Every word had a cutting edge, every emotion an agenda. Embraces were the fumblings of Stepford Wife arms and clunking Tin Man lips, negative skills gleaned at the tight-assed WASP academy where the curriculum taught resentful gossip, not face-to-face discussion; anxious clutching, not genuine hugs.

Our only template in this Miss Manners-free universe was my mother’s palpable disappointment and sighed refrain of “Oh, well, then. That’s nice, thank you, dear.” After all, it’s the thought that counts—for nothing.

She would have reacted the same if we’d gifted her with a Liberty scarf or our dirty underwear. “Oh well. Let’s launder this dirty underwear then make a resentful reference to it three months from now, while I’m serving dessert!”

I wanted to hug my mom, if only she had been a different mom, someone who wasn’t a narcissistic borderline personality with an emotional age of eight who assumed the world had been expressly designed as a focus group about her. But, alas! As I reached through the two-way mirror and gingerly wrapped my reluctant arms around her bony sparrow’s frame, I’d find she’d shape-shifted into Richard Nixon.


Which reminds me. Did you know that Trump was going to play this game? Of course you did, and while you’re here, is any one of you about to say, “But he did some really good things for the economy!” or something else from that tolerant place where everyone has some redeeming qualities?

Because you can spare yourself the effort. Sure, he might have redeeming qualities, but do they outweigh “puts kids in cages”? Maybe he’s nice to Melania occasionally, does that offset using a phony charity to fund his campaign? Or trying to deny desperate Americans affordable healthcare during a pandemic? Criminals may send flowers to their moms, but, once convicted, we still put them in prison. They’re still a danger to society. You see?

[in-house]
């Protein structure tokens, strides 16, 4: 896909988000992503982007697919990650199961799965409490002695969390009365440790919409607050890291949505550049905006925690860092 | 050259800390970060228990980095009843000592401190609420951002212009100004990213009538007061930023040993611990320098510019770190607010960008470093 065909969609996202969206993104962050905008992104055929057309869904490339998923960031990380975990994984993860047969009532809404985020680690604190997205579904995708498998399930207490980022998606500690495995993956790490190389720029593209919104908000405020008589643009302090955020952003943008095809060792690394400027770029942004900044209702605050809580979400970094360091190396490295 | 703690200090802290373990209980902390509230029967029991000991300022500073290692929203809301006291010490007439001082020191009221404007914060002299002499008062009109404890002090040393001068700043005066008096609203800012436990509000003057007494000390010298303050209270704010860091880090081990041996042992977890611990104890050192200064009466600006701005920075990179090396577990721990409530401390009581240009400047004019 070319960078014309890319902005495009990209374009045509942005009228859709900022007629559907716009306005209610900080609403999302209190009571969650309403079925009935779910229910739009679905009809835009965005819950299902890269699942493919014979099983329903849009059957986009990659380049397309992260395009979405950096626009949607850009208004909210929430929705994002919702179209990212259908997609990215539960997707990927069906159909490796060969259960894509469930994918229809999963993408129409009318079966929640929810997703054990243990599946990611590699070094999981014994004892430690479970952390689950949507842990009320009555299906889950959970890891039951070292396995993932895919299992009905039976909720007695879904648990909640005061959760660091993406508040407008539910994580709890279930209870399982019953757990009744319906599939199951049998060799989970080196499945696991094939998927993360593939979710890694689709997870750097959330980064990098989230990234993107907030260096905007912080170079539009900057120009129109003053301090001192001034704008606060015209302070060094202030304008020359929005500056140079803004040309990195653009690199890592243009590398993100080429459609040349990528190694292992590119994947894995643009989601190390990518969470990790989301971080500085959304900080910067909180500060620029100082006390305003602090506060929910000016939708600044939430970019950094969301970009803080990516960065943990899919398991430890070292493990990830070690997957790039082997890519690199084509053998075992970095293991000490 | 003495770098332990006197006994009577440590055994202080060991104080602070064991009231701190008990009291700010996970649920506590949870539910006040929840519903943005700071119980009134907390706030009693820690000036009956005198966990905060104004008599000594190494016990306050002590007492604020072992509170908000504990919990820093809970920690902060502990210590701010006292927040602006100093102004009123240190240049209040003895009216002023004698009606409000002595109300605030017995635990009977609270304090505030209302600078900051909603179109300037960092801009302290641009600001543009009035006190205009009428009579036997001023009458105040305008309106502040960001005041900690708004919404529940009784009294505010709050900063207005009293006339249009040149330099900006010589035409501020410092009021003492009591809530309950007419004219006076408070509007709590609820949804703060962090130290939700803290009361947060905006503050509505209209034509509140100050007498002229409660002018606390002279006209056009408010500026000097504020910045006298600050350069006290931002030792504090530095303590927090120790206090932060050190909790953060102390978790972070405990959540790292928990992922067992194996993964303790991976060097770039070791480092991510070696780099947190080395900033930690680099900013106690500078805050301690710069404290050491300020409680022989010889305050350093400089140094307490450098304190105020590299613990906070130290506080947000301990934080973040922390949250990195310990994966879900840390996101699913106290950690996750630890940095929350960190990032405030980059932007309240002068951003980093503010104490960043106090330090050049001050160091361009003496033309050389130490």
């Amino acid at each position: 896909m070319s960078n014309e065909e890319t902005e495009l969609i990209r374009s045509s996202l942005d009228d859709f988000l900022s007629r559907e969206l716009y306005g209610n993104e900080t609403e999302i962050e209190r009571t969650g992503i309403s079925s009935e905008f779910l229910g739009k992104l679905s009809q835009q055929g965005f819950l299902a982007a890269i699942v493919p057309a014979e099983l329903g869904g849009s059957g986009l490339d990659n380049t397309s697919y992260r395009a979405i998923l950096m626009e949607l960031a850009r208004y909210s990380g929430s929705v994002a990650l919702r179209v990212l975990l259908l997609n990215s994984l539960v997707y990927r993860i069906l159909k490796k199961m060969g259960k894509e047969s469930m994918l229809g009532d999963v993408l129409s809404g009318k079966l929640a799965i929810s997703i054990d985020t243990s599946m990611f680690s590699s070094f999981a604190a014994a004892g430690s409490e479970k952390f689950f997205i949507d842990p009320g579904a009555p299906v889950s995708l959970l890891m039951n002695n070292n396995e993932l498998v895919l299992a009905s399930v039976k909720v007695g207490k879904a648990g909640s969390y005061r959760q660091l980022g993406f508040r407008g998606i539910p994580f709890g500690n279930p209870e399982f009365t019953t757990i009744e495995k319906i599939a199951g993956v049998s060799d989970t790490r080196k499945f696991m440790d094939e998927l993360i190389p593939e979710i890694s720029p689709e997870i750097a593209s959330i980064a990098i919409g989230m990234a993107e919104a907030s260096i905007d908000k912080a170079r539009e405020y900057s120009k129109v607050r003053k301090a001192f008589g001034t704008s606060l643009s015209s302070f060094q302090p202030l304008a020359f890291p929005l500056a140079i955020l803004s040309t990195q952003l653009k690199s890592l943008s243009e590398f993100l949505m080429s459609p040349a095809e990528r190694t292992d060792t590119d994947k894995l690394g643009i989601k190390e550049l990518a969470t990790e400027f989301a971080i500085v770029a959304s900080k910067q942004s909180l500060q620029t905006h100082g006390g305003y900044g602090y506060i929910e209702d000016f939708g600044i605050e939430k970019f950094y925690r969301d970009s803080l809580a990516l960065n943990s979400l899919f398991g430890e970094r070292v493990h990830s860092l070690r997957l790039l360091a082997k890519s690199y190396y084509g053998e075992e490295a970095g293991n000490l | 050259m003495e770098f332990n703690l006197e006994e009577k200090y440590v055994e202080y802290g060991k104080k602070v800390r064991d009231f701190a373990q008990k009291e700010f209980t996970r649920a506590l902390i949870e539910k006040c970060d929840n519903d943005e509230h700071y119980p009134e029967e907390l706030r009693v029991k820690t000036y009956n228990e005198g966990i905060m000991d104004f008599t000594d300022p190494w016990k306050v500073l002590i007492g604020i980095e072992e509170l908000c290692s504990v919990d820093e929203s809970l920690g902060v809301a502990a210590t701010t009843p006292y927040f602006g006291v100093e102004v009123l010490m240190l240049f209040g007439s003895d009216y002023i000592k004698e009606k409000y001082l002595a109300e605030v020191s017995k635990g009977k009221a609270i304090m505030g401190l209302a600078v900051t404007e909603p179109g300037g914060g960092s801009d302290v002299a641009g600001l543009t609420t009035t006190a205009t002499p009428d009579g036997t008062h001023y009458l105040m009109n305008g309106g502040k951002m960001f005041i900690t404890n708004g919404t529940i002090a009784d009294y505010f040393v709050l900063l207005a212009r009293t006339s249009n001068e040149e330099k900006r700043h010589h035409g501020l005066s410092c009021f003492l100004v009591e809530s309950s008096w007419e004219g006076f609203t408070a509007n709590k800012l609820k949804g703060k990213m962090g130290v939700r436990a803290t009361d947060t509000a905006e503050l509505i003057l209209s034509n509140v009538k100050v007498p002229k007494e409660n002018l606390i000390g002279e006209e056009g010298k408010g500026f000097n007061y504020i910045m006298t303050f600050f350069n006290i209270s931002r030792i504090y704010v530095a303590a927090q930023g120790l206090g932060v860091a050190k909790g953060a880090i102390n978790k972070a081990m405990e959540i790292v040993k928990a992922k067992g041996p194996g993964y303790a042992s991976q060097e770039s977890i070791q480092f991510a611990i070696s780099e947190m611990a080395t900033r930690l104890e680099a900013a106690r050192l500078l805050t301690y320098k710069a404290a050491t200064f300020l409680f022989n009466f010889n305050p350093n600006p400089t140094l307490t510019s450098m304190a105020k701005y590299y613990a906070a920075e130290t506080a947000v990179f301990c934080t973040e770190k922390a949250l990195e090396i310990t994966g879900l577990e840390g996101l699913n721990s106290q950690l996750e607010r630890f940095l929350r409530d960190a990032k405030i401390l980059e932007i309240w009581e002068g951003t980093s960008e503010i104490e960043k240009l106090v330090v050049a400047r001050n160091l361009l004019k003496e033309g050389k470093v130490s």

I’m not Trump’s bestie. I’m not comforted by his pardoning a turkey or even Roger Stone. I’m an alarmed citizen of Canada, the best bro’ of the U.S. since forever, and I see what Trump has wrought in terms of lowering the tone on a global scale. Trump did not cause the sickening decline in U.S. values, yet he modeled them and gave them credibility. He gave hatred and serial Big Mac eating his imprimatur. He was the carnation in the lapel of fascism.

A company is only as good as its CEO. The values and vision at the top are reflected throughout the organization. Trump has furthered the dumbing down of America. He’s taught his base that the rule of law doesn’t matter, not that he or his base actually understand what that means; he’s demonstrated that you can and should get away with whatever you think you can get away with, because even if it’s not everything it’s a helluva lot more than you thought.

And isn’t he the one! He’s got away with rape, theft, adultery — which, if you think about it, should mean “any old stuff that adults do” — lying, fraud, and the worst sin of all: being a bore.

Trump “stacked” the Supreme Court, and though he may win back the support of rabid Christians by throwing them an abortion bone, he is in for a surprise.

He already had two with DACA and LGBT equality: Roberts led the way recently by handing Trump the opposite of what he was seeking. Justices and lawyers may have their legal opinions and interpretations, but none so far in the U.S. has gone the full 1984 “war is peace slavery is freedom” route. They still revere justice, which involves a search for truth and fact. They still balk.

At time of writing, Trump and the state of Texas, along with sixteen others, have applied to the Supreme Court in an effort to nullify the results of a Presidential election which have been certified by most states as the most secure, reliable and free from chicanery in U.S. history. Even William Barr, sleaze-bag pimp to the Justice Department, has told him to move on (he’s since moved on himself).

You know what this means, don’t you? Of course. We’re actually witnessing history’s laziest, lamest attempted coup d’état.


A very Merry Whatsmas to All. Don’t forget to send a big tax break to Jeff Bezos and to blame something, anything, on Justin. Did you know he’s Castro’s love child?

Suddenly, it all makes sense.

֍